Several things make the content of this hero effective, including the following:
The images of the television, laptop, and refrigerator are easily decipherable and show the variety of products on sale. This hero is attention-grabbing, communicative, and information-rich.
The typeface and colors match those used in the global navigation and masthead, so the hero appears to be part of the site content rather than a pushy advertisement.
Additionally, these traits help convey the Best Buy brand, and reinforce communicating the products they sell every day.
Guidelines for Good Carousel Design
But if you decide the carousel is your superman after all, follow these guidelines for doing them well.
1. Include five or fewer frames within the carousel, as it’s unlikely users will engage with more than that. It can be taxing to swipe through many frames on a mobile device, and it’s difficult for users to recognize topics they have already viewed when a set exceeds about five. Limiting the number also helps with discovering the content, and finding the content in the carousel again later.
2. Use crisp-looking text and images that coincide with the organization's charter. It’s difficult to read small text and decipher small images, especially on mobile devices. And it’s never any good to cram a large, high-density image into a small region. The clearer the text and images, the more likely users are to engage and understand the intended points.
The Corning Museum of Glass uses compelling images and highly related text, all in line with the museum's work.
3. Indicate how many frames are present, and where the user is within the “progression.” This helps people feel in control.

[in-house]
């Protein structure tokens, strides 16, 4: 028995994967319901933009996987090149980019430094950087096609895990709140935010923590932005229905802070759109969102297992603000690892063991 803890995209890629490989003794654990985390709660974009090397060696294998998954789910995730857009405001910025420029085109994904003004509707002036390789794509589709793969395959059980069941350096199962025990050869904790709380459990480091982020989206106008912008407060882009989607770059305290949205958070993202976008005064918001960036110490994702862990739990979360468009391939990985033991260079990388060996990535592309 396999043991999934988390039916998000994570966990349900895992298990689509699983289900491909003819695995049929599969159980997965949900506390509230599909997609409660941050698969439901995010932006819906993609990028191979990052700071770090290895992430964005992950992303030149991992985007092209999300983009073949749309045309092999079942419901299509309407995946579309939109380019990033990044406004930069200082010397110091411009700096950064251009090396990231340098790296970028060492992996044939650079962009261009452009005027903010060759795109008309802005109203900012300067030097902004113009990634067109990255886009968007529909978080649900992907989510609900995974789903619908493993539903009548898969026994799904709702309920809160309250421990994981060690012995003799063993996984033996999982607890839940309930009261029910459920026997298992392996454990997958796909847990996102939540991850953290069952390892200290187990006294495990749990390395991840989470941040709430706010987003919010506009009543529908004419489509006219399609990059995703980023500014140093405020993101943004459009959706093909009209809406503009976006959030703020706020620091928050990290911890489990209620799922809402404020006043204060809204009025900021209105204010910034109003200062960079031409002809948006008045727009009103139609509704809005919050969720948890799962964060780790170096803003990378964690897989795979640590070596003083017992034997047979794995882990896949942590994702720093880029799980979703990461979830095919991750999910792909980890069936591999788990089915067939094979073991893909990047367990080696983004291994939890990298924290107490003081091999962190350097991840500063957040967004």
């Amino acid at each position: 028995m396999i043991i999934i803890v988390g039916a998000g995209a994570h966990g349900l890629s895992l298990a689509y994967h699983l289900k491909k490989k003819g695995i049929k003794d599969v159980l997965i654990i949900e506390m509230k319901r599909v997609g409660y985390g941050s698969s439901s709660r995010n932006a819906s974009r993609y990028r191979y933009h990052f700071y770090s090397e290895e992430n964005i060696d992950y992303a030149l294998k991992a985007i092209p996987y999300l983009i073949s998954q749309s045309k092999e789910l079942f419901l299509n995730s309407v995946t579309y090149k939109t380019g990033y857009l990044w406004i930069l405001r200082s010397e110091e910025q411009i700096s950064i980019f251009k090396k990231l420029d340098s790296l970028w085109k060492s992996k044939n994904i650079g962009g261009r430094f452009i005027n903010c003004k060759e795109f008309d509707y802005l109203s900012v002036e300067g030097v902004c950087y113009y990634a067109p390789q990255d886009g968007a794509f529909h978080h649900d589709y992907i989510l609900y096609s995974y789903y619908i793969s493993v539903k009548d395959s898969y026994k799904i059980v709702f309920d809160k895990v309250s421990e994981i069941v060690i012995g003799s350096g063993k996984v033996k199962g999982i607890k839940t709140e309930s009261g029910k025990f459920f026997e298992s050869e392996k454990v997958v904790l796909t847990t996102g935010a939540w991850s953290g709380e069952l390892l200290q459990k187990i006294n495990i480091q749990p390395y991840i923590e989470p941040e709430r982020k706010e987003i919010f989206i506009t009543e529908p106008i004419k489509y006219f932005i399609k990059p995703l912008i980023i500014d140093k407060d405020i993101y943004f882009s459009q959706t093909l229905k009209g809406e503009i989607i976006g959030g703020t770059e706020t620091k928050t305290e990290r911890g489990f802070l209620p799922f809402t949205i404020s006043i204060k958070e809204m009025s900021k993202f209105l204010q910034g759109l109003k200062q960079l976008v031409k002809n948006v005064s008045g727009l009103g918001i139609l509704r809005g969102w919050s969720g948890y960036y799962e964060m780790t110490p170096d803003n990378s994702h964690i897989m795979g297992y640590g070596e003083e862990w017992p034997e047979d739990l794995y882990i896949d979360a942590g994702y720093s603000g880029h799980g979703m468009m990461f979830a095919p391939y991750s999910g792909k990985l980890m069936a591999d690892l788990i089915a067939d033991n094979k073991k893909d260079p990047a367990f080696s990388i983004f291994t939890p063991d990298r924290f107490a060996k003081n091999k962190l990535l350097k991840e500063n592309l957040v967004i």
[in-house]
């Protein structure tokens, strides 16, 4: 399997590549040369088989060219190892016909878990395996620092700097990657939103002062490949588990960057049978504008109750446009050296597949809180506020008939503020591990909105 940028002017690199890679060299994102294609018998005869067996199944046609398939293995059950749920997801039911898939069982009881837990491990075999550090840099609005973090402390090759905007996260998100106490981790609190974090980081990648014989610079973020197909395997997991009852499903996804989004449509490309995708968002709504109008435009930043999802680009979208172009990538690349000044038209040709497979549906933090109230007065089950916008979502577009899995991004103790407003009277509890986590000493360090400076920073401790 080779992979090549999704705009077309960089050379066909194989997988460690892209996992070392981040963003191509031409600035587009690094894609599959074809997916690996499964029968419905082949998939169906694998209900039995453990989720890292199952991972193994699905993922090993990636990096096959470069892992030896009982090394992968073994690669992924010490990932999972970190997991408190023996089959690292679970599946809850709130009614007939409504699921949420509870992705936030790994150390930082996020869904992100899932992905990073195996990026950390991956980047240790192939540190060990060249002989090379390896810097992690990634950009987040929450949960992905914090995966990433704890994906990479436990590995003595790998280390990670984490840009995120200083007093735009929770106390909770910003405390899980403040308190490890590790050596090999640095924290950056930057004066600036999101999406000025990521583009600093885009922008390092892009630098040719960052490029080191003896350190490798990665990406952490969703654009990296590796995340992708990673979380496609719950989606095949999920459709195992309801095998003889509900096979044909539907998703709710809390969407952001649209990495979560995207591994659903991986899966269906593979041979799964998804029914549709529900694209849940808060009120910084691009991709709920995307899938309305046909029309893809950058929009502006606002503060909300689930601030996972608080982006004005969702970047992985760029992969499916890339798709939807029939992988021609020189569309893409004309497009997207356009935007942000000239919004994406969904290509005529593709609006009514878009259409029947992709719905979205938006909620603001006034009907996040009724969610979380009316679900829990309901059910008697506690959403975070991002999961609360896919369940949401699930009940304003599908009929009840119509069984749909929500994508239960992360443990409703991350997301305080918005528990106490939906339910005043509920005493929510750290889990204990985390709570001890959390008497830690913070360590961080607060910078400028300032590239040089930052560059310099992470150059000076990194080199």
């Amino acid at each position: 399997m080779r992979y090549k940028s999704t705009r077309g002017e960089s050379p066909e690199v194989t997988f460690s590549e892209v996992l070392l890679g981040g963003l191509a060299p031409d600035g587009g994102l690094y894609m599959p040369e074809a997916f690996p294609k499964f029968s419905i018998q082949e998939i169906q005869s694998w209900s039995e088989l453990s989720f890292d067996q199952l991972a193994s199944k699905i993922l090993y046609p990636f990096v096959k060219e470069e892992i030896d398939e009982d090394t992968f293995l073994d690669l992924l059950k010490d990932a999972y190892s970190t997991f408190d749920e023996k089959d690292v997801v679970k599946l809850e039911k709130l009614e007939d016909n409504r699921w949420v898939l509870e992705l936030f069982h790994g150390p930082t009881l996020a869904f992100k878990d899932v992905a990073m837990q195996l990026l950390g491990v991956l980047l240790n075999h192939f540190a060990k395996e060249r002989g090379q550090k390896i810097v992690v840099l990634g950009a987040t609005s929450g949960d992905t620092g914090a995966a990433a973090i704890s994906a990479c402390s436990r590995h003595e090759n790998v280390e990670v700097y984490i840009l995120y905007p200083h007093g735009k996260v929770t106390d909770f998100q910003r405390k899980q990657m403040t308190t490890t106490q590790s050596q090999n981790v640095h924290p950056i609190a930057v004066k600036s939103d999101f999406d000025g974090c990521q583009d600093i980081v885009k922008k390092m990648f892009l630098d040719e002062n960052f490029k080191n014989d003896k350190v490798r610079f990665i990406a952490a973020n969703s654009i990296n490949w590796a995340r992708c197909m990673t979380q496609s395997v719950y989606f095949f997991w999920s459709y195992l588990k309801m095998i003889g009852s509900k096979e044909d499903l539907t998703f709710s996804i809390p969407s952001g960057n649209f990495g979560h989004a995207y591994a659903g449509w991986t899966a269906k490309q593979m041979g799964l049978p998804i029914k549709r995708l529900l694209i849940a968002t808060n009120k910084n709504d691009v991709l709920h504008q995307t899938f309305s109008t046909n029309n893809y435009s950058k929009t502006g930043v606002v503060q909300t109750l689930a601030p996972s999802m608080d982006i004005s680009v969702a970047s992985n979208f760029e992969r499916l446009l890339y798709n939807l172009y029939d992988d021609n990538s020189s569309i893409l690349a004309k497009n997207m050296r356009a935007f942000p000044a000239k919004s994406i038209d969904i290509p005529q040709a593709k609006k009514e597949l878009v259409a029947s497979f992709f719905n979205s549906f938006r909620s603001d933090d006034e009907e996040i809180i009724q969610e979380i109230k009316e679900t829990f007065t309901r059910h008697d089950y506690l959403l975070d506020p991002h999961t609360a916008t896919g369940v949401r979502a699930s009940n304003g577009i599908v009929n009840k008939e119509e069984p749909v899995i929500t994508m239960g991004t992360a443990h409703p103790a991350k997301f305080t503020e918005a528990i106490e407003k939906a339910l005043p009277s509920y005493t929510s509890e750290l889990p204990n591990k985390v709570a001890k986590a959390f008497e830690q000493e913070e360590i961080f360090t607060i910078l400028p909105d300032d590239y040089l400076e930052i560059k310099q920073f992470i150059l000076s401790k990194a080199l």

Back in 2008, Coldwell Banker was one of ten winners of our Intranet Design Annual contest. Even years ago, their intranet’s carousel design clearly showed the following important information:
there are five frames
the content of each frame is basic
it is easy to identify which frame is selected.
Delta makes the selected dot (toward the bottom of the screenshot below) larger than the other two, but the size difference is too subtle to be helpful. (For those who can’t tell, the middle one is selected, and is larger.)
4. Use icons and links that are understandable and recognizable. In navigation controls, aim to help people identify the choices, and recall them after they have already seen the content in the main frame. A user cannot guess what a number or dot might reveal when clicked, but may remember that a green background relates to an article about the environment, for example. Dots are a particularly poor cue on mobile devices, because people often do not notice them (and they are less standard in Android than iOS).
5. Ensure that navigation controls appear inside the carousel, not below it or separated by a fold. This avoids issues on both large and small displays.
IBM offers an engaging carousel with clickable image buttons within the carousel, except the buttons are small and there is no descriptive text with the buttons.
The carousel controls on the Shining Star Therapy site are cut off when viewed on an iPhone. It’s better to have this bleeding effect than no controls at all, but it would be even better to see the full set of controls.
6. If offering a navigation button for each frame (rather than arrows to scroll through), ensure that each button looks different, and represents the frame.